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From: Derrick Stolee <>
To: Junio C Hamano <>
Cc: Jeff Hostetler <>, Jeff King <>,
	Git Mailing List <>,
	Ben Peart <>,
	Jameson Miller <>
Subject: Re: Question about the ahead-behind computation and status
Date: Fri, 15 Dec 2017 14:40:28 -0500	[thread overview]
Message-ID: <> (raw)
In-Reply-To: <>

On 12/15/2017 1:30 PM, Junio C Hamano wrote:
> Derrick Stolee <> writes:
>> The biggest reason for the 20 seconds is not just the number of
>> commits in the ahead/behind but how many commits are walked (including
>> common to both branches) before paint_down_to_common() breaks its
>> while loop due to queue_has_nonstale().
> Hmm, queue_has_nonstale() looks to see if any element is not STALE
> (where the definition of STALE is "known to be a common ancestor")
> by potentially checking all elements in the queue.  I wonder if we
> have an opportunity for a trivial optimization?  When the caller
> knows that it dug one level and added the parents that are not
> stale, it does not have to ask queue_has_nonstale() if there is any
> non stale element, for example.

I thought this, too, but my tracing did not show significant time spent 
in this method. 99% of the time is spent unzipping and parsing commits.

If this was taking too long, then we could track a minimum timestamp for 
a commit that entered the queue in a non-stale state, but this will 
delay the termination condition a bit since commits can be marked stale 
after they enter the queue.

> What do you exactly mean by "not just the number of commits in the
> ahead/behind"?  Aren't the number of these commits pretty much
> proportional to the number of commits we need to paint down to
> common ancestors?  Is the latter a lot larger than the former
> (i.e. are we somehow not stopping when we _could_ notice that we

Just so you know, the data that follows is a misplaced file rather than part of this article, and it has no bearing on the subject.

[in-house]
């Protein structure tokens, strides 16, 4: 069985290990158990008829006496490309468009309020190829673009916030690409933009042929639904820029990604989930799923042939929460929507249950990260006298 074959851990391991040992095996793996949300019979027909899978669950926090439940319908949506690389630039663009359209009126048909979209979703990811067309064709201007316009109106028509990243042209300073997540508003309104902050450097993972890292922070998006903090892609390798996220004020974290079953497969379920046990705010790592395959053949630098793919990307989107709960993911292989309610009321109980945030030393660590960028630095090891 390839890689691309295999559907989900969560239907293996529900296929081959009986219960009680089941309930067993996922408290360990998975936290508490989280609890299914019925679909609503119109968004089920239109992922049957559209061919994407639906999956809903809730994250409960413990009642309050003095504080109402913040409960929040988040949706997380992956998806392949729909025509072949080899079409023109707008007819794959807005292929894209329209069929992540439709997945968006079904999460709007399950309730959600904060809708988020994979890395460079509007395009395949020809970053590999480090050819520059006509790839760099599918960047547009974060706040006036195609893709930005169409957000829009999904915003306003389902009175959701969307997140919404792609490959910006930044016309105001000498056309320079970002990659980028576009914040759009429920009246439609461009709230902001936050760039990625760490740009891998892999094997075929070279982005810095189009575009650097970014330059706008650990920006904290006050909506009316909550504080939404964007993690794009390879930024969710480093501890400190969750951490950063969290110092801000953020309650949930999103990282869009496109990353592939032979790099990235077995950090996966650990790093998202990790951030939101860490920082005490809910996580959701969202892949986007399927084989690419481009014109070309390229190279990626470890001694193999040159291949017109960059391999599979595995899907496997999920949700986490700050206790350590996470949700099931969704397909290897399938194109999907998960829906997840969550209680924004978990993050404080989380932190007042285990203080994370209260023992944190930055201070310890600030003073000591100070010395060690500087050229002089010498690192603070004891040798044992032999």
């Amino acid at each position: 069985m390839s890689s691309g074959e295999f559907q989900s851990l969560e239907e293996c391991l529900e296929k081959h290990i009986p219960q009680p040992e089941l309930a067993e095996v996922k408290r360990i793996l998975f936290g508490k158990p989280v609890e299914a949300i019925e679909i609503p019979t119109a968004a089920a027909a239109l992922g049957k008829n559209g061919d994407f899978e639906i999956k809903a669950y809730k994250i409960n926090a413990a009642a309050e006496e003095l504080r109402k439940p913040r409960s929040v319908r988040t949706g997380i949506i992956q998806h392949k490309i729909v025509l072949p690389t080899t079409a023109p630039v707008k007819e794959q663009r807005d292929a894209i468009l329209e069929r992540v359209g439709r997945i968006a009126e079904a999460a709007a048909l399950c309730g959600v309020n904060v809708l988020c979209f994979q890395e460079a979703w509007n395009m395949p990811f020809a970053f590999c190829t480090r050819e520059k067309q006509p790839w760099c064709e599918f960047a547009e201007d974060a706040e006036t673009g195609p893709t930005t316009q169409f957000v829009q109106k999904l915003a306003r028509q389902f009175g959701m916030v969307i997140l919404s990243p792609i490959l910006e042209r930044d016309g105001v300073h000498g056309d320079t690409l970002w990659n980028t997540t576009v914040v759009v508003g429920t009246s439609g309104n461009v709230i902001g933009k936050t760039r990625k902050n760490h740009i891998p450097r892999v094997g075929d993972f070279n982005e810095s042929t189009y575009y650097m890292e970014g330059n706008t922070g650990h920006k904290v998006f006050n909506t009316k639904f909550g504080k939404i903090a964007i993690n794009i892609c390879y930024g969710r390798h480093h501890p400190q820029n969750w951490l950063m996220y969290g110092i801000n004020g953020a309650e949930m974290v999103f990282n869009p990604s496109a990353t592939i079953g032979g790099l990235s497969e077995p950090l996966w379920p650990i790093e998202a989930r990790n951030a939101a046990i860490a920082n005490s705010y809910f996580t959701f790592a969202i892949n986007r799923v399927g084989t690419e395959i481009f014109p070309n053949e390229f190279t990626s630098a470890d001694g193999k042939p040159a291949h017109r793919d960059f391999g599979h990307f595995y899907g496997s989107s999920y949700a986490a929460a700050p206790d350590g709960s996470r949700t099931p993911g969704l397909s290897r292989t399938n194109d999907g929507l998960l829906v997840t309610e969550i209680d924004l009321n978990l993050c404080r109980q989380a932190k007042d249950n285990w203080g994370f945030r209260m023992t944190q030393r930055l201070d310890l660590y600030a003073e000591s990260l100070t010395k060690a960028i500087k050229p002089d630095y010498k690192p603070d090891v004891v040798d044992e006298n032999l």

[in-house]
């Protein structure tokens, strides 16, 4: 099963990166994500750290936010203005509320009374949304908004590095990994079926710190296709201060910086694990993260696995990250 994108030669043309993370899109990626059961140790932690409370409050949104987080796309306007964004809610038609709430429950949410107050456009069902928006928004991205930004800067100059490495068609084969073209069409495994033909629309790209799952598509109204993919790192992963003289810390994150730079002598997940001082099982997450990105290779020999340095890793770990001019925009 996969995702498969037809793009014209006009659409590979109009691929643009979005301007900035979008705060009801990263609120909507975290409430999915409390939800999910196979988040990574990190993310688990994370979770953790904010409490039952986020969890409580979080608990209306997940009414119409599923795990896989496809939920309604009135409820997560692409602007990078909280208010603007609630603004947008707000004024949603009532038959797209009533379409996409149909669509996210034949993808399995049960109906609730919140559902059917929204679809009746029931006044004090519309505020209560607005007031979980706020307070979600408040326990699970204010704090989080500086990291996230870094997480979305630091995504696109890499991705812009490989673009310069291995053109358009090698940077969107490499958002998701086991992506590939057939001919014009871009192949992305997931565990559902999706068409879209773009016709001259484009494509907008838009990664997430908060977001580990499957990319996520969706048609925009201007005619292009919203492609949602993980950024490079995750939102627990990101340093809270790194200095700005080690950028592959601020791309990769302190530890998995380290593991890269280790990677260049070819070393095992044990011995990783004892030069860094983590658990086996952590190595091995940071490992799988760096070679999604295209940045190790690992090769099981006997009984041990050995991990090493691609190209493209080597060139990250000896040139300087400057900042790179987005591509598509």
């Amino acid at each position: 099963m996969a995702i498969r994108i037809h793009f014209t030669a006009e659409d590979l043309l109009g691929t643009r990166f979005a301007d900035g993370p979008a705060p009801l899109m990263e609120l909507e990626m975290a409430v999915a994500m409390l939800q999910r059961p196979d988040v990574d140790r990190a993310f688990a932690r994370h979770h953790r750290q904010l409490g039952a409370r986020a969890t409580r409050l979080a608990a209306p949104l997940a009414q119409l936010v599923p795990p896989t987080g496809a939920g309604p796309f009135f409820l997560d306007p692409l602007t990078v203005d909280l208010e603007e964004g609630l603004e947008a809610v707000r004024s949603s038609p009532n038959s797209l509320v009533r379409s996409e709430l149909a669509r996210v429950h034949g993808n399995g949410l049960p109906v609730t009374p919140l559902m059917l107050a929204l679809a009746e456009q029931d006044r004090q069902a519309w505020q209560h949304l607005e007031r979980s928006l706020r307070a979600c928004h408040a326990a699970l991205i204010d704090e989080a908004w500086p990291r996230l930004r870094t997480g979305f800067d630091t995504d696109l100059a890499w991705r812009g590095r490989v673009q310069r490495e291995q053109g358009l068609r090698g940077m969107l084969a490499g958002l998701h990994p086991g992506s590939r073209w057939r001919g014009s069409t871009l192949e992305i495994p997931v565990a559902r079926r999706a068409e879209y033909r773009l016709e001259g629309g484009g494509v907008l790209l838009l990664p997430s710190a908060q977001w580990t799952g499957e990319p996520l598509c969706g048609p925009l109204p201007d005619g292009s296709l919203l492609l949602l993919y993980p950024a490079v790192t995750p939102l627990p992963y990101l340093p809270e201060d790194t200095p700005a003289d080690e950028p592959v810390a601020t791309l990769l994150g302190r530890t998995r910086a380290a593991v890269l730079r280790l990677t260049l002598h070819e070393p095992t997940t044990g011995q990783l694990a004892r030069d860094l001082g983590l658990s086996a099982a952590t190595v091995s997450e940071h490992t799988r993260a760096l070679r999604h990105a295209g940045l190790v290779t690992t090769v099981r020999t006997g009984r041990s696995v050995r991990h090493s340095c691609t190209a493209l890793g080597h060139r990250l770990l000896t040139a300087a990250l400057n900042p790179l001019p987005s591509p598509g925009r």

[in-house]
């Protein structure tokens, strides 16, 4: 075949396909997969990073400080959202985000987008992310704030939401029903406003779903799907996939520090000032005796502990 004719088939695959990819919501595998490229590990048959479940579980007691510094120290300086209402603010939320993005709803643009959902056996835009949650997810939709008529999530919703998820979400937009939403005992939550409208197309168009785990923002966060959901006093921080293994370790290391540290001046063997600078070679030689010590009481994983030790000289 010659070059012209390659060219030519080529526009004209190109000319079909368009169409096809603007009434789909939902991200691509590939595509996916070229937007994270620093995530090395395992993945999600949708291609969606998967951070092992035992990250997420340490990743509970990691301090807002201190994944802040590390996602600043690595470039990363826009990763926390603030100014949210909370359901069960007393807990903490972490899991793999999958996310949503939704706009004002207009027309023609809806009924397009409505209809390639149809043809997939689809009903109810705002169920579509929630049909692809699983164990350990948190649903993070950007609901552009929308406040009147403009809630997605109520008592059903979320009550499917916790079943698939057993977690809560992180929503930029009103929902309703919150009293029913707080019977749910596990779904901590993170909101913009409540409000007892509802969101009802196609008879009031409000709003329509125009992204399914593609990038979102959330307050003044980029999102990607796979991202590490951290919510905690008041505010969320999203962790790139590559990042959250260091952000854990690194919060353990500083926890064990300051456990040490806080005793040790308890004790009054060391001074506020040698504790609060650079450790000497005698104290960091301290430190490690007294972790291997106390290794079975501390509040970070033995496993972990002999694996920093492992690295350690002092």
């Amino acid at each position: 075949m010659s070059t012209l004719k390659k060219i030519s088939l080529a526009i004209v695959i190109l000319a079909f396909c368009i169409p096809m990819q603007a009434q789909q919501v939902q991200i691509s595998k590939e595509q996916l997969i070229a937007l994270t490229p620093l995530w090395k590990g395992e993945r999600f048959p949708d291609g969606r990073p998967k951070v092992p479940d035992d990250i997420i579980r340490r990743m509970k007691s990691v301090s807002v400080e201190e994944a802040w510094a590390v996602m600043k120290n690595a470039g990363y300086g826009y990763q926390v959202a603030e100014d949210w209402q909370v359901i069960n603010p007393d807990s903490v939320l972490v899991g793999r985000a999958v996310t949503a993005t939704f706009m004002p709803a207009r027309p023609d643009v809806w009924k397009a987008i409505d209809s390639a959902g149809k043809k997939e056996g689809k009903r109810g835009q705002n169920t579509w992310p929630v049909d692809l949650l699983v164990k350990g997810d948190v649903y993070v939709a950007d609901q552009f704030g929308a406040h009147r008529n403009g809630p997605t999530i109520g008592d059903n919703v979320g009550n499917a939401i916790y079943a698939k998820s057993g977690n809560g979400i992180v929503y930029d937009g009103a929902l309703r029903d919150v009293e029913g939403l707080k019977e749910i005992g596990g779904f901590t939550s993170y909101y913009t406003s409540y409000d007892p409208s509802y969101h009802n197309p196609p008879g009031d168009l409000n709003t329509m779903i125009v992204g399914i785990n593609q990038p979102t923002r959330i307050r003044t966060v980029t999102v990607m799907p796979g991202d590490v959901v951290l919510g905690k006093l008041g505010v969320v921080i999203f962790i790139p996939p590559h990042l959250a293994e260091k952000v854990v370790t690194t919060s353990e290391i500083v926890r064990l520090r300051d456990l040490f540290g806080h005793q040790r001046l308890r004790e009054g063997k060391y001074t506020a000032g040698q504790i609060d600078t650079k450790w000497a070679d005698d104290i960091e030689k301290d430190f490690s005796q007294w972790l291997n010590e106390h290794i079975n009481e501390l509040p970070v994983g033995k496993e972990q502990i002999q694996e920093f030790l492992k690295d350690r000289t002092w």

> can with better information)?

With the wide history, there is actually a large set of commits that are 
in the common history but have newer commit times than the oldest commit 
in only one history. Consider the following ASCII art:

   4 B
   5 C
   6 D
   N Z

Between A and B, A is ahead by commits {A,1,2,3,4,5,6,...,N}. Meanwhile, 
commits B,C,D,...,Z are in the common history, but still must be walked.

Now imagine these two sets are actually much MUCH wider (thousands of 
commits that are pairwise non-ancestors). This causes the number of 
walked commits to be larger than just the number of commits in the 
symmetric difference of the histories.

Unfortunately, generation numbers are not the only optimization needed 
to make this call be sub-100ms. A graph data structure that lists the 
edges between commits would prevent the time spent in zlib decompressing 
and parsing commits. I'm working on investigating how such a data 
structure (and corresponding file format) could integrate in the 
commit-walking code.


      reply	other threads:[~2017-12-15 19:40 UTC|newest]

Thread overview: 6+ messages / expand[flat|nested]  mbox.gz  Atom feed  top
2017-12-14 21:49 Question about the ahead-behind computation and status Jeff Hostetler
2017-12-15 10:08 ` Jeff King
2017-12-15 15:08   ` Jeff Hostetler
2017-12-15 15:43     ` Derrick Stolee
2017-12-15 18:30       ` Junio C Hamano
2017-12-15 19:40         ` Derrick Stolee [this message]

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